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UPS strike having effect in Portage

By Julie Pavelich and Mike Sever Record-Courier s Published: August 14, 1997 12:00 AM

"Some of the increases we've had have been astronomical," said Kent Postmaster Matthew Smith Jr.

Throughout Portage County, businesses, large and small, are feeling the effects of the Teamsters Union's Aug. 4 strike against UPS, as many companies' shipments have arrived late, or not at all.

The Kent Post Office and others county-wide are trying to accommodate these businesses by mailing out more packages than normal.

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"We have gone out of our way to help our customers who have relied on us and UPS in the past," Smith said. "Some of them have doubled or tripled the business they have wanted to do with us."

The offices also were assisting customers who normally didn't use their services. However, the large amount of parcels, the small staffs and extra work has caused many post offices to only cater to regular customers.

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"Right now, we are stressing our work force and hours, so we just can't accommodate any new business," Smith said. "Our express mail has increased by about 85 percent each day, and our priority mail has increased by more than 300 percent."

The Ravenna Post Office also has seen triple the amount of packages and is making extra runs to the Akron Post Office to handle the additional load, said Tyra Thompson, supervisor of customer service.

The Ravenna office has activated a contingency plan to accept only four packages per window customer "unless they have an appointment to bring more to the post office," she said. Also, the post office limits parcels to a maximum of 70 pounds and a 108 inches in total dimensions.

"The best thing they can do is call ahead and make an appointment if they have a large number of packages," Thompson said.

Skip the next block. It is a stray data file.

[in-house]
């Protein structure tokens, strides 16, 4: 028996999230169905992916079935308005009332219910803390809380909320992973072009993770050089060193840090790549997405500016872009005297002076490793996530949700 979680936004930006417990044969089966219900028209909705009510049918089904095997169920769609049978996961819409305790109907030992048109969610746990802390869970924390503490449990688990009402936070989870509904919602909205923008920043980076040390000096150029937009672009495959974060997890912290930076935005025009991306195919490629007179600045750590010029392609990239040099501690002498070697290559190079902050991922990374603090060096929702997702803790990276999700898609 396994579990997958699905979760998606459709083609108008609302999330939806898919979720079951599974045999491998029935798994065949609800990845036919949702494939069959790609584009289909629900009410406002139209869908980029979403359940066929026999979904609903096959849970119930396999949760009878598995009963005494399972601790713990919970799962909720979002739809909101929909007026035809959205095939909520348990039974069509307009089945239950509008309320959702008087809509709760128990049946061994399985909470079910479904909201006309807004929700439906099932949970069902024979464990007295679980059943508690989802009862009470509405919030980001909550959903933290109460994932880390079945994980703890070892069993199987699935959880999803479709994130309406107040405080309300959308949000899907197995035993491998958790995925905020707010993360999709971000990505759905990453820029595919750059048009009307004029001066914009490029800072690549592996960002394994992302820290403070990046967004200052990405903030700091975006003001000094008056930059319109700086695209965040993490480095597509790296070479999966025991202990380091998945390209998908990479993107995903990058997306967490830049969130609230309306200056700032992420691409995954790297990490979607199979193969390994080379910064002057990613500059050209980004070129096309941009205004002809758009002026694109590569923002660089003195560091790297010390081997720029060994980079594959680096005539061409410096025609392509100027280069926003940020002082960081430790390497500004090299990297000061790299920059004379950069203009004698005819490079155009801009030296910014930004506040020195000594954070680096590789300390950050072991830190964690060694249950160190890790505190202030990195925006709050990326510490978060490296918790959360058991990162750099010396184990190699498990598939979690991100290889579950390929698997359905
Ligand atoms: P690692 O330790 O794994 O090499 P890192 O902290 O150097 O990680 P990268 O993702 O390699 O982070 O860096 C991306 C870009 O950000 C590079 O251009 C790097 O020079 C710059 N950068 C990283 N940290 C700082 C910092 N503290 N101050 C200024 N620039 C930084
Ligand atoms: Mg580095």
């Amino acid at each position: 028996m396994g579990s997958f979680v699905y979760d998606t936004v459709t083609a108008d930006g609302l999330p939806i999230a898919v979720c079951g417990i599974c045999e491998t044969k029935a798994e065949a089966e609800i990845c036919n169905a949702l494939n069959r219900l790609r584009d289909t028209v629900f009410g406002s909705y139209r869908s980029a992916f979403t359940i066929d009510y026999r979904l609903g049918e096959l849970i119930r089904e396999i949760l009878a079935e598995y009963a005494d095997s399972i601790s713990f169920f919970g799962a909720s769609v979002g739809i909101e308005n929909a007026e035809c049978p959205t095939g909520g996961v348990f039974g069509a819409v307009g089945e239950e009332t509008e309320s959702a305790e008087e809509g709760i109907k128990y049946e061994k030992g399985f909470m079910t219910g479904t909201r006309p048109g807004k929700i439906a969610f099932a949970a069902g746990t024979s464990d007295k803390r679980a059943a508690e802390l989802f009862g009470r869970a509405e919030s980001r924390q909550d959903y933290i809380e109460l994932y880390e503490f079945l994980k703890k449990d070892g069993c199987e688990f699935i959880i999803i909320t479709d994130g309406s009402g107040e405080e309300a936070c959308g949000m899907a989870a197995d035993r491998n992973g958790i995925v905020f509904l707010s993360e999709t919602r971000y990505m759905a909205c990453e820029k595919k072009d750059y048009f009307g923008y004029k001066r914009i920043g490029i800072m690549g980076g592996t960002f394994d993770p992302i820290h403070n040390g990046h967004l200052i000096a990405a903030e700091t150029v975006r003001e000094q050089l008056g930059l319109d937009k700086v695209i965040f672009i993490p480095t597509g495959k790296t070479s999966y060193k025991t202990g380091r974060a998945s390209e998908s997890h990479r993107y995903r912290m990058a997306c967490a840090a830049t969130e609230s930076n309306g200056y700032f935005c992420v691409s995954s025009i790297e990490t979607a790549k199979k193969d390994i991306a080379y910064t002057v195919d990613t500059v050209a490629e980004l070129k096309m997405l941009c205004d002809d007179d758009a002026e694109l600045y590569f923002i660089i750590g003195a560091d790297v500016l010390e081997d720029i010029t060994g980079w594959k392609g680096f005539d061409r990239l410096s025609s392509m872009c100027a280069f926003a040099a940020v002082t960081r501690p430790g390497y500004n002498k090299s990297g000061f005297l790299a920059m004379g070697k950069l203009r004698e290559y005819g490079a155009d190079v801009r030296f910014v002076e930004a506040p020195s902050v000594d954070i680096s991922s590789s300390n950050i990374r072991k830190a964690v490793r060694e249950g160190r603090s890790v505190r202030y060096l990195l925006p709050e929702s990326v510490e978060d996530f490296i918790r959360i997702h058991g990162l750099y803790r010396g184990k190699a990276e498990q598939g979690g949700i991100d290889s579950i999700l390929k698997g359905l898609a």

Eclipse Blind, a window blind manufacturer in Ravenna, started using the post office to send shipments after first using another service, said Roberta Wilson, a customer service supervisor.

"About 90 percent of the stuff shipped out the week before they went out on strike still hasn't been delivered ... we're having to reship it when packages are lost in UPS," Wilson said. "We're not being able to ship out the volume per day we used to ... (but) one way or another, we still have to get this stuff to our customers," Wilson said.

DuBois Book Store Inc. in Kent is awaiting shipments of school supplies, text books, T-shirts and Beanie Babies that were to have arrived via UPS.

Store employees are hoping the strike will be over and shipments will arrive before Kent State University's fall semester begins Sept. 2.

"We do a lot with Roadway Package Systems and other freight companies, but there still will be some problems, I'm sure," said DuBois employee Cathy Sopko. "If we don't receive books by the time classes start, we will call the different (KSU) departments."

The KSU Bookstore consolidated its orders and is relying on other carriers in order to supply students with necessary text books, said David Hall, KSU director of purchasing.

"The trouble areas are if there are small publishers who only work with UPS. Then we may not be able to get those books in time," he said.

KSU also is using other parcel services and couriers to send and receive supplies and other items.

"We normally use UPS for incoming and outgoing shipments more than any other courier ... we are still getting our supplies but are getting them through other means," Hall said. "We normally accept 250 or greater packages a day from UPS, and because of the strike, we are accepting only about 20 each day.

"The strike has hindered our business, but we think we are in pretty good shape," he said.

Allen Aircraft Products Inc. in Ravenna also has managed to shift to other delivery systems which has helped the company avoid having any difficulty with receiving shipments.

Like many area businesses, the Cleveland Punch and Die Co. in Ravenna keeps serving customers throughout the country and world despite feeling the effects of the strike.

"It's not good," said company president Dan Brown. "We're keeping, up but it's difficult. Our customers don't seem to understand that UPS is on strike. We can get a call in the middle of the afternoon from a customer in California, and they expect us to ship something out that day. And we do. That's part of our business."

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